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Question – When is a piece of junk not a piece of junk? Answer – when it is an artwork by Alexander Bartleet. To recognise the artistic ...
Question – When is a piece of junk not a piece of junk? Answer – when it is an artwork by Alexander Bartleet. To recognise the artistic and creative value in various manufactures, objects and even junk takes a creative eye, a special talent.
Up and coming young Auckland artist Bartleet has this ability in spades. He has turned objects such as old phones, toys, electronic components, bits of wood, metal and plastic into intriguing and stunning artworks. In his second exhibition of artworks created with found objects, the design and finish of the assembled artworks by the artist is something to behold. “I enjoy identifying hidden qualities of an object. I use thousands of objects to inspire new shapes and textures. I enjoy removing objects from their typical function and appreciating them for their shape and aesthetic qualities.” says the artist.
In 2012 he experimented with various metallic finishes where the objects appear as cast gold, brass, aluminium, or even rusty blocks or assemblages. Arts critic John Daly-Peoples says “Ultimately Bartleet is involved with transformation, turning raw material and simple ideas into something else. He has turned the detritus of life into expressive virtuoso creations of significance.”
Although the works appear to be randomly assembled or created, closer scrutiny reveals a painstaking process whereby each item is carefully fixed in place, bestowing the once discarded object a certain immortality not usually given to such short-lived consumer items. Often the most valuable collectibles of the 20th century ironically are now those which were thrown away due to their low value and proliferation. Baseball cards, advertising material, old toys and other consumables – they are appreciated now for their inherent design features or reflection of social and cultural history. Already viewers wonder at the rapid obsolescence of items Bartleet has incorporated into his artworks such as old cell phones, computer parts, toys, and other items that have not been seen in homes for decades. Bartleet says “Discarded objects make us realise how fast we are moving. It brings back memories when you see your old cassette player but is also shocking to realise how fast we move on and forget them.”. While the artist has no desire to emulate the famous King Midas, he is making huge strides as an emerging and innovative young New Zealand artist.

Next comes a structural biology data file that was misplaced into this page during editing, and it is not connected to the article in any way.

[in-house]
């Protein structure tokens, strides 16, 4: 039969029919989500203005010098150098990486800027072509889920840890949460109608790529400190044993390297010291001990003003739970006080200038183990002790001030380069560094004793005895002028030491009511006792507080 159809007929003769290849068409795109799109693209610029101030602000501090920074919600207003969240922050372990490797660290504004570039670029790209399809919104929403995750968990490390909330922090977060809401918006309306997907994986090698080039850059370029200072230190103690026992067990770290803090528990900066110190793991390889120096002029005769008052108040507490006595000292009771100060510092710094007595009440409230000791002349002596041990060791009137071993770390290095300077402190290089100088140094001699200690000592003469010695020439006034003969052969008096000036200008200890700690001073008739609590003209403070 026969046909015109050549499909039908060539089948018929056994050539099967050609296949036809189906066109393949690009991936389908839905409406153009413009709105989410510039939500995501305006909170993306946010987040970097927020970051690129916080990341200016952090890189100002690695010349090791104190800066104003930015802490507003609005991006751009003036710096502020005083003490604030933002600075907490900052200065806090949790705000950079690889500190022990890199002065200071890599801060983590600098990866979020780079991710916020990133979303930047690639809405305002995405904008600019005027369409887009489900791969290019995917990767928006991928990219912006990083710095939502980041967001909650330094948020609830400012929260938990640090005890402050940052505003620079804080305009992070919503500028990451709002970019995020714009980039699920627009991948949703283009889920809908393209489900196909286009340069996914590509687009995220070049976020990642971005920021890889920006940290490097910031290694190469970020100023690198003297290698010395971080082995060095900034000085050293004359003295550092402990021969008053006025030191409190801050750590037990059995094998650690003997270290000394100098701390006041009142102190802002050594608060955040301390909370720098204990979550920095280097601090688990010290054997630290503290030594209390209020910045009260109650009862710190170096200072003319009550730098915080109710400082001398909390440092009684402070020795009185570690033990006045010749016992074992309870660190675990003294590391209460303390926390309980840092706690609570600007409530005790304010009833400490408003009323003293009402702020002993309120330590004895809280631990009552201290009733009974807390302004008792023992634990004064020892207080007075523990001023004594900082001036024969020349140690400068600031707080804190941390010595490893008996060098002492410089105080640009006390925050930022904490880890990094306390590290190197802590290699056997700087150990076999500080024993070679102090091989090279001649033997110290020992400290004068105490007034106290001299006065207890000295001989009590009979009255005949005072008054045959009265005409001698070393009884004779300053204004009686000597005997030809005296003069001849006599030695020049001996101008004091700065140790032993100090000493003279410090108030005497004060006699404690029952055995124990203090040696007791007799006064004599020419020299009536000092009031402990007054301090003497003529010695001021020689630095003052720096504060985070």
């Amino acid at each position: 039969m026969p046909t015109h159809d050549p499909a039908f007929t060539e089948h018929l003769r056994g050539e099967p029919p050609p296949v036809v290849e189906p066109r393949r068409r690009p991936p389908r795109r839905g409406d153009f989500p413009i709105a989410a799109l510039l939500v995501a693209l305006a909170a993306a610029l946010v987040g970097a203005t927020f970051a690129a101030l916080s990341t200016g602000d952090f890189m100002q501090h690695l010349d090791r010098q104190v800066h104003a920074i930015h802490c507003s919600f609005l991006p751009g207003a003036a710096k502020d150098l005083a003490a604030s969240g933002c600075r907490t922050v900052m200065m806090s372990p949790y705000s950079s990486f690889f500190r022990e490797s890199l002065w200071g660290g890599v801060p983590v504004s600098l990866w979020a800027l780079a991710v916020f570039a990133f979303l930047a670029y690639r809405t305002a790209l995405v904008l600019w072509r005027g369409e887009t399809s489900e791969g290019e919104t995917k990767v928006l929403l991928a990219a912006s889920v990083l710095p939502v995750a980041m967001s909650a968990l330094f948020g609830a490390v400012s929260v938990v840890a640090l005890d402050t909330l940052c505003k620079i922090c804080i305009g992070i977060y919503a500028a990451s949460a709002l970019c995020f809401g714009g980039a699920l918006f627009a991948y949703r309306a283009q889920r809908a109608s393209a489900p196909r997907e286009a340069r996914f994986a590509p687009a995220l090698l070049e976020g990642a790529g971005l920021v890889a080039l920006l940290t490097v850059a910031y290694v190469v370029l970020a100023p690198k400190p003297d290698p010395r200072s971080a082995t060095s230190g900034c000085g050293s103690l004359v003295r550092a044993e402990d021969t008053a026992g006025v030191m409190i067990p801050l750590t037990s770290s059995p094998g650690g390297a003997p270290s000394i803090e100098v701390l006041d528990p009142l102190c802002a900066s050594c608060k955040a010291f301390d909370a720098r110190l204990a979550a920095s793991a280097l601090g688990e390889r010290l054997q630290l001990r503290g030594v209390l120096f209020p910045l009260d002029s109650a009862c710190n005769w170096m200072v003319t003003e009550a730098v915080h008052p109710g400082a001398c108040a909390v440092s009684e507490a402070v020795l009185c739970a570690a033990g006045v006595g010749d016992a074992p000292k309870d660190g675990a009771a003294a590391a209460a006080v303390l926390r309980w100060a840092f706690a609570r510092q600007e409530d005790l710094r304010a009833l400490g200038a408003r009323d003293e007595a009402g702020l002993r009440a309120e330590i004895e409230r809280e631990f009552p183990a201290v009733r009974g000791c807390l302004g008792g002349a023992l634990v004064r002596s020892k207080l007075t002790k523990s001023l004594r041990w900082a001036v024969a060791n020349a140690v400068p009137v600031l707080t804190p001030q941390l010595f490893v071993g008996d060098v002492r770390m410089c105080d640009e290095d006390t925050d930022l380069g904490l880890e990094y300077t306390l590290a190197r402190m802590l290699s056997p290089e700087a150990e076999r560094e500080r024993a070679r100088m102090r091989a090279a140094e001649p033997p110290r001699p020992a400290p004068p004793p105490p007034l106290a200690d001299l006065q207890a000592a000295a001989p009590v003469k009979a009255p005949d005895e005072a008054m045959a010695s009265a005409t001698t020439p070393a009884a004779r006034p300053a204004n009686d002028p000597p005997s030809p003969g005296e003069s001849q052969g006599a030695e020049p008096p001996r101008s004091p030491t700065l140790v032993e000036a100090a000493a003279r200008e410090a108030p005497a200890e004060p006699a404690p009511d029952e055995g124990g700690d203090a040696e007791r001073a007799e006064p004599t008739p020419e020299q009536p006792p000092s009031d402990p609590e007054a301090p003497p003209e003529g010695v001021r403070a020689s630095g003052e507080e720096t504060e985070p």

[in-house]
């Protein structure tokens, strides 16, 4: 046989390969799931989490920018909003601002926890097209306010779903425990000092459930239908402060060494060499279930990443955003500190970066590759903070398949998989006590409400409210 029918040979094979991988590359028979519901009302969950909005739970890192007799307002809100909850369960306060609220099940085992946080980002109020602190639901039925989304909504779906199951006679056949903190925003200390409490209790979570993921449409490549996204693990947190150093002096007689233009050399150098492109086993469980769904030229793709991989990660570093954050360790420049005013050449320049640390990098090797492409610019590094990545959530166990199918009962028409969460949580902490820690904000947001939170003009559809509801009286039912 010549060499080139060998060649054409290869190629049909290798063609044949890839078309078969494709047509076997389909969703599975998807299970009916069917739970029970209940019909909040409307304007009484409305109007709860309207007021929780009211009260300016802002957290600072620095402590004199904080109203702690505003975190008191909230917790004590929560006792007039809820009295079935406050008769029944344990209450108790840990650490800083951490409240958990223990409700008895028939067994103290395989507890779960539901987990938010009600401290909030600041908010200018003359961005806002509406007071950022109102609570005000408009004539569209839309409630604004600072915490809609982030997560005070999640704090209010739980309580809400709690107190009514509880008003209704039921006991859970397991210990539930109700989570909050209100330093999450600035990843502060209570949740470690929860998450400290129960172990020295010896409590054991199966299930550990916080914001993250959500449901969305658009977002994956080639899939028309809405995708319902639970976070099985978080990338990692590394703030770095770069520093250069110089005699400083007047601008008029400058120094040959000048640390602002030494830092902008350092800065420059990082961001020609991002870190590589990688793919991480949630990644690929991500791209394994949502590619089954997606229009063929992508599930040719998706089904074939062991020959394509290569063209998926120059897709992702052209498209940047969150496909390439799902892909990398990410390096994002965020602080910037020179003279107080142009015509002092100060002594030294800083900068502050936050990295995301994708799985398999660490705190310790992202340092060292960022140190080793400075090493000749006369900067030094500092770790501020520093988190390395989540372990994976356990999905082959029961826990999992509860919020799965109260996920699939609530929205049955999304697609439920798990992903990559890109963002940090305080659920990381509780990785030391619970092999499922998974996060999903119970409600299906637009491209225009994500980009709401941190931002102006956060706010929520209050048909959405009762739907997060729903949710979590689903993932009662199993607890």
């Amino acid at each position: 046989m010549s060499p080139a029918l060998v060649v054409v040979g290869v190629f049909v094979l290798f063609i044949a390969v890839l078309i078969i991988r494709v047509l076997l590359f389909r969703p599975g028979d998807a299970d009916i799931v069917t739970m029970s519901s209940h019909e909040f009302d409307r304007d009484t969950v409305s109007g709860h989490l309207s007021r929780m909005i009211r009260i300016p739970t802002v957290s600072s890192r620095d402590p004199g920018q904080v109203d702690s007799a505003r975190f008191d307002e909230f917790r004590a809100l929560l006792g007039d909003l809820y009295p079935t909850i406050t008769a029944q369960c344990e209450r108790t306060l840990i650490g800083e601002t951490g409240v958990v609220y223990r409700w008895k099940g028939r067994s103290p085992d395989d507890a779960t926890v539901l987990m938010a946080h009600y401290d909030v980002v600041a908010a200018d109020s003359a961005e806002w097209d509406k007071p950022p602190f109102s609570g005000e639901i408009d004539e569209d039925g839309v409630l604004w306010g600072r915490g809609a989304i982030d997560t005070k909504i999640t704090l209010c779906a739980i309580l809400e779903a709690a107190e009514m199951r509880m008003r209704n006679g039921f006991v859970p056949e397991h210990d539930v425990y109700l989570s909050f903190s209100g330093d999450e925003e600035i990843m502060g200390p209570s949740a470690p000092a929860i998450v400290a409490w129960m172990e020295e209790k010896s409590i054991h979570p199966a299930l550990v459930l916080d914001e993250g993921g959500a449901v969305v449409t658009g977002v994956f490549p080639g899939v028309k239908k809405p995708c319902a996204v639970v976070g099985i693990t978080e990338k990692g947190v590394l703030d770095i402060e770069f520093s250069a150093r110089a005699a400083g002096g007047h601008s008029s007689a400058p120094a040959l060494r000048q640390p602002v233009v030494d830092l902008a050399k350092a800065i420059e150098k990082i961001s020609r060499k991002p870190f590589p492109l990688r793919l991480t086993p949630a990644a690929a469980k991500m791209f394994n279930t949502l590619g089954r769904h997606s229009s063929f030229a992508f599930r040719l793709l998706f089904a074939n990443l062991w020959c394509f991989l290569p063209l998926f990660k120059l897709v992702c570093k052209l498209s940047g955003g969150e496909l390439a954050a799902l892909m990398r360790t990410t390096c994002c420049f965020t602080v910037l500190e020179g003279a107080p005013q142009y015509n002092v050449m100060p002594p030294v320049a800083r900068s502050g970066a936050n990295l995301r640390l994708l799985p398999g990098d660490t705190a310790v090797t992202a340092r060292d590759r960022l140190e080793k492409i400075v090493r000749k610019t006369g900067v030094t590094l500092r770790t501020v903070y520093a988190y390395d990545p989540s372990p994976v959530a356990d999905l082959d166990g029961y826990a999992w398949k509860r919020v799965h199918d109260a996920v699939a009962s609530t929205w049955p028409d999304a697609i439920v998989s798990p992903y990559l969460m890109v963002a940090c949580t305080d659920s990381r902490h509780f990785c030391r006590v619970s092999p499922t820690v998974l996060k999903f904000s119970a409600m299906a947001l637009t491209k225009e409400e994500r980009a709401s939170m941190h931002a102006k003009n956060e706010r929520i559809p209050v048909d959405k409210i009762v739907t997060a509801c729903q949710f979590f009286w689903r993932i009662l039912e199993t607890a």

These objects the artist has re-invented not only stir up some fond (or not so fond) memories but make for fascinating viewing. All that glitters may not necessarily be gold but in this case, it is most certainly fine art.
I am attracted to things that uncover evidence of their past. In particular surfaces that become blemished and worn over time, exposing sediments, histories and provenances. This fascination has its origin in the cliff edge at the bottom of my garden. These surfaces instilled a curiosity in layered strata that expose past events and processes. Alex Bartleet, 2010
2006 Bachelor of Visual Arts, Auckland University of Technology
2007 Graduate Diploma in Advertising Creativity.
2012 Metal, Warwick Henderson Gallery
2011 10,000 Objects, Warwick Henderson Gallery
2013 Auckland Art Fair
2011 Auckland Art Fair
2010 Summer Catalogue 2010-2011
2010 Emerging Artists, Warwick Henderson Gallery.
2010 Casey Trust, NZ Emerging Artist Exhibition, Dunbar Sloane.
2010 Surface Tension, Tauranga Art Gallery.
Awards and Achievements:
2003 Encouragement, Main arts Award.
2007 Emerging Artist, Mazda Art Award.
2008 Team McMillan Emerging Artists Awards. Emerging Artist Award.
2010 Finalist at National Contemporary Art Award 2010 – Waikato Museum
2010 Finalist Waikato Society of Arts New Zealand Painting & Printmaking award 2011
Reviews & Publications:
Art New Zealand – Article 144 Summer 2012-3 “Metal Head”
December 06 / January 07 NZ Art Monthly Review.
2009 Seen the Century, 100 Contemporary New Zealand Artists, Warwick Brown, p. 20.
Oh, the Relief! A review of the work of Alexander Bartleet by Warwick Brown. www.nzartmonthly.co.nz
Artwork Featured in Sideroom.com